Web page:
As my family and I settle into our school year schedules--as usual, we're dealing with four different schools, and my elder son is a very involved high school freshman--I have been thinking about time: having it, enjoying it, making the most of it, treasuring it. Now that Son #1 is a ninth grader, I am very aware of how soon he'll be headed off to college, since the ninth graders I teach today are juniors tomorrow and then --gone.
At the same time, my time/our time/time in general seems more cram-jam packed than ever. September featured a dizzying array of orientation meetings for my school, my husband's school, both the boys' schools, all their activities, and then various update meetings once those organizations got underway. Throw in two cross country schedules, my two outside committees, one birthday, and boom! It was a crazy month.
But--it was also a chosen month, and that's what I've been trying to force to the front of my mind and my heart lately. We have all chosen our activities, and they are all (I'm only being a tiny bit generous there) welcome and important and mostly well-run. One of the biggest, church, is a deliberate choice, and not always a popular one with all the members of our household (Son #1 at age nine, being marched to car at 9:45 on a Sunday: "Mom, I don't even think I believe in God." Me: "Yeah, sometimes I feel that way too. Get in the car."), but there are valuable reasons behind it and beloved faces and activities as part of it. The fundraising suppers got us out and sitting down to eat with friends we see too rarely; the meets have gotten me and my husband out in this lovely fall weather and younger son in particular active in a new arena.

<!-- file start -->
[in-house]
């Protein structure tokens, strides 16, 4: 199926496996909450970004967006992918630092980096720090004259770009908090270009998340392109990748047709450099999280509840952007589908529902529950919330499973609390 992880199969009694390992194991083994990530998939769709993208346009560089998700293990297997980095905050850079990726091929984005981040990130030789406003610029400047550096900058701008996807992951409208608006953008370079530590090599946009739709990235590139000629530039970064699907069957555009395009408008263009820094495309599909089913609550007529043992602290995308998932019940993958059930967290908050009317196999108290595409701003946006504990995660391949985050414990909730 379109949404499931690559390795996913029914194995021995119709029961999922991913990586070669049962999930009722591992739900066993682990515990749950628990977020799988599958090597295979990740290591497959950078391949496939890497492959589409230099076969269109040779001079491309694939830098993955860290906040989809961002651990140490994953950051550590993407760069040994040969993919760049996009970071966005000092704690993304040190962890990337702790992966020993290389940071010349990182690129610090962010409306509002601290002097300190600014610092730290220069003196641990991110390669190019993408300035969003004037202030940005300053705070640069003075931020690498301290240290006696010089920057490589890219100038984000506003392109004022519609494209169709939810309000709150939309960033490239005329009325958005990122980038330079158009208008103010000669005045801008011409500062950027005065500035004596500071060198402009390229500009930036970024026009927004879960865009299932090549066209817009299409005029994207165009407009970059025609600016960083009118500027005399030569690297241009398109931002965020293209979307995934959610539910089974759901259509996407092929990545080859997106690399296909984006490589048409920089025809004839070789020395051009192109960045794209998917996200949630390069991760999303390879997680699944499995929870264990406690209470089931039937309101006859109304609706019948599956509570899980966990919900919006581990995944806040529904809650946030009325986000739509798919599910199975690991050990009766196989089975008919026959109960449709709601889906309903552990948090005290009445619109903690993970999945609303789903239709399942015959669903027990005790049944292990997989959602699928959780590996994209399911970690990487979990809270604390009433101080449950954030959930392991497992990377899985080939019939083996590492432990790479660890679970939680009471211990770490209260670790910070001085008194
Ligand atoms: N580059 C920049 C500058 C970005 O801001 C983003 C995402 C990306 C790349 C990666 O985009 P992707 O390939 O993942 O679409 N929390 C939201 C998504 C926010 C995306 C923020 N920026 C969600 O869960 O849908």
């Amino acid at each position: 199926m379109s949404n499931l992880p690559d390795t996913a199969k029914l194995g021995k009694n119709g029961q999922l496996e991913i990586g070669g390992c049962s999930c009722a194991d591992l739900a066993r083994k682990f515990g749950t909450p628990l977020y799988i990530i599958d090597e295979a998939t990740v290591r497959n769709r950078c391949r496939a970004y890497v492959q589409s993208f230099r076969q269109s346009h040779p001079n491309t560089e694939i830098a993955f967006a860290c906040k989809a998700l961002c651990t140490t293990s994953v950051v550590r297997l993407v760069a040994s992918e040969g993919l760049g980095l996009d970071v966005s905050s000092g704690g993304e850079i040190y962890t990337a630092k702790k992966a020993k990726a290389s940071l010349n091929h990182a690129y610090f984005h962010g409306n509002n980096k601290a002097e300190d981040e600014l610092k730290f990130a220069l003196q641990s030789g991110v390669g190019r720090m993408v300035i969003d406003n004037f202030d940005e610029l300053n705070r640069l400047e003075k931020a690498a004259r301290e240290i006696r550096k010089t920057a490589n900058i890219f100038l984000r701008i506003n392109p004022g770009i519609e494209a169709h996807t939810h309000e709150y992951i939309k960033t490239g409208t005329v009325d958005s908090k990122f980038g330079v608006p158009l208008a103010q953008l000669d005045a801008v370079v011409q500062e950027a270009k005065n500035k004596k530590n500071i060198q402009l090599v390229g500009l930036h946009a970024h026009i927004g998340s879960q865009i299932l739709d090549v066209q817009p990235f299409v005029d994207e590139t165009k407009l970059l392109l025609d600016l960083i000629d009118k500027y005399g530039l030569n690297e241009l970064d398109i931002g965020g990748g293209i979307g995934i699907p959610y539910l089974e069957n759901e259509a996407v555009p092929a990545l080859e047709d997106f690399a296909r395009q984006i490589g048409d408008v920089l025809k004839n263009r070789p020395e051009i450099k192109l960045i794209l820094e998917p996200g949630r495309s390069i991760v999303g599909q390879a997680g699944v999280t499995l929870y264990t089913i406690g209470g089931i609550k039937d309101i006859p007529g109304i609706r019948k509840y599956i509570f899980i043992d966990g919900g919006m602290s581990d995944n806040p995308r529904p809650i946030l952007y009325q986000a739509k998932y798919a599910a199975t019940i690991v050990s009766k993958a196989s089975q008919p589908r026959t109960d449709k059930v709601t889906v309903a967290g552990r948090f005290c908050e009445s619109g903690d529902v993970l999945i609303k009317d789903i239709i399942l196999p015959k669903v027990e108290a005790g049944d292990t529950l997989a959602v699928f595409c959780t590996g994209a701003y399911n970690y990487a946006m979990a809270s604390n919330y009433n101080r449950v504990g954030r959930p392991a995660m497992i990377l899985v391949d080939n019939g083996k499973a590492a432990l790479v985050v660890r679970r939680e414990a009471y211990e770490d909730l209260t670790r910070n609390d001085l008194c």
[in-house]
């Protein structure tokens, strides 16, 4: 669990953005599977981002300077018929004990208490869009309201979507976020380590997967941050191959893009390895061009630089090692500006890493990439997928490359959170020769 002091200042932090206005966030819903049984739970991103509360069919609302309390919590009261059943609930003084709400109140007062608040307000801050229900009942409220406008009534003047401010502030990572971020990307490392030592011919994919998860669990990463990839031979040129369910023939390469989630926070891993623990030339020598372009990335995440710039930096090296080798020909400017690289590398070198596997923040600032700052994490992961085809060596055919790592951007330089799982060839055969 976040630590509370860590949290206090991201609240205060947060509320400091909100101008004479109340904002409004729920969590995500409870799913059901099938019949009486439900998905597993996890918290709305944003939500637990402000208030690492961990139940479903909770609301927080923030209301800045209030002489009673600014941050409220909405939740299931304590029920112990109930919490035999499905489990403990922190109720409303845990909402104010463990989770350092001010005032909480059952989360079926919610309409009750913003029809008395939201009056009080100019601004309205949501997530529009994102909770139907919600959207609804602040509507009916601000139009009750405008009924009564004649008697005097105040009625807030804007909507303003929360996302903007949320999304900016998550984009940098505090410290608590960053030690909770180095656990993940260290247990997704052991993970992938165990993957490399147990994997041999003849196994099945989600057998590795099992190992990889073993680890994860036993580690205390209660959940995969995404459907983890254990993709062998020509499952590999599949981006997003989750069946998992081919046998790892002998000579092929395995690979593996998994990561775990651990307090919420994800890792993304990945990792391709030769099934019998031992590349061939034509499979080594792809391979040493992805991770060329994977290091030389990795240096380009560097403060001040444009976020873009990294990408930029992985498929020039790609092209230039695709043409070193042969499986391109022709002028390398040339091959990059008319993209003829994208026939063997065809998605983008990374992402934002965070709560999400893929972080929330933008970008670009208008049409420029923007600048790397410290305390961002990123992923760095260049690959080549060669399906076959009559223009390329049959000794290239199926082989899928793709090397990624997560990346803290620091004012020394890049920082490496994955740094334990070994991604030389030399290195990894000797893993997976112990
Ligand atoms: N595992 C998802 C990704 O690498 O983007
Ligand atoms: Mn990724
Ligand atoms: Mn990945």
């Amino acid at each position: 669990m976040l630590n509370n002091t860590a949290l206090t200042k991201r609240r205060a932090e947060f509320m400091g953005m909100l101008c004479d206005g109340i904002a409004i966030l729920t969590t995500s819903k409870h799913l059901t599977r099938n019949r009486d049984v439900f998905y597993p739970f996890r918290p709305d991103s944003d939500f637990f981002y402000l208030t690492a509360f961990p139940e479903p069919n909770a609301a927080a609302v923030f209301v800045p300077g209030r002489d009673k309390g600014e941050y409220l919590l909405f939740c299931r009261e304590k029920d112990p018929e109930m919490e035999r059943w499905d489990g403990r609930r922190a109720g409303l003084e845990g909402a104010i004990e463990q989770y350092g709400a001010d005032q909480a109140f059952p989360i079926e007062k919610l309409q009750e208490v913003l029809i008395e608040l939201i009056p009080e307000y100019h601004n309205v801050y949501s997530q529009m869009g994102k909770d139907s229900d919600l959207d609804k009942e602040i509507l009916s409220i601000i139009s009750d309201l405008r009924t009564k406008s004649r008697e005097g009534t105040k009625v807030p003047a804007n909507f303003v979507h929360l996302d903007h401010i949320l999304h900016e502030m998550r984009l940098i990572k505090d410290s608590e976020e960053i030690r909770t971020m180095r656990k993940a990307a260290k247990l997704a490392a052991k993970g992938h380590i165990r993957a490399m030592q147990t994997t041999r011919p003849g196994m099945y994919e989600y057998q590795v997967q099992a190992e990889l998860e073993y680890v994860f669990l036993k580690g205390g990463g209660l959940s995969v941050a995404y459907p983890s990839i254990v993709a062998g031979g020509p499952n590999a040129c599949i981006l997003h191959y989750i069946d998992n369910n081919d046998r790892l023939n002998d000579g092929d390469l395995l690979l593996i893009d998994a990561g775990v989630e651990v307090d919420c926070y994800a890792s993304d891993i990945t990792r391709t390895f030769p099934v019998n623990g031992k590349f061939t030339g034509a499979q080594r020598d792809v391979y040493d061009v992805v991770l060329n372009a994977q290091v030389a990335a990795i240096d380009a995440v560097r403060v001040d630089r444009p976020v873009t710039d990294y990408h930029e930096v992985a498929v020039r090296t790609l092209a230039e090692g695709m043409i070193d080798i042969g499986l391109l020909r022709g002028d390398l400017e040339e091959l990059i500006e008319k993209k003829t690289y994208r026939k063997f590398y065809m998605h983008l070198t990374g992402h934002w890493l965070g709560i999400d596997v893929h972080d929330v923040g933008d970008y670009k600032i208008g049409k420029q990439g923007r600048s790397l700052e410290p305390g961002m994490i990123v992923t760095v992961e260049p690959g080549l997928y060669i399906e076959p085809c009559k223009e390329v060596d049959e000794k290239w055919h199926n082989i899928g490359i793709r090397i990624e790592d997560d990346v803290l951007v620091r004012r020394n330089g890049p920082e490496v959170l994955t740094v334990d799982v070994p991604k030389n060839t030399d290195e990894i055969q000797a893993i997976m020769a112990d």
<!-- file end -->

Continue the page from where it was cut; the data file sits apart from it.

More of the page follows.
And, ultimately, the question is what life is about, at its core. I'm listening to Barbara Kingsolver's new book Animal, Vegetable, Miracle in the car, and today she discussed the time demands of farming and how she's come to view them as part of a life lived deliberately and fully. Similarly, I've come to resist the teacher disease of enduring the weeks to get to the weekends, of tearing through my errands, sighing and tapping my feet when I'm held up. What we have is time: and is life about prying out another half an hour to lie on the couch reading a book which (see my earlier blog) might not be so good anyway? No, I have decided that life is about enjoying the things that make up our days. If we have chosen well, if we have made sound and careful decisions, the things we have to do will be worthy of our time and our attention. They'll be what we feel pleased to do, what gives us joy. "Life," as some sage said, "is what happens when you are making plans for tomorrow." As I gape at our full calendar, I work to keep that idea in my head, and to see these commitments as what I get to do, not what I gotta do.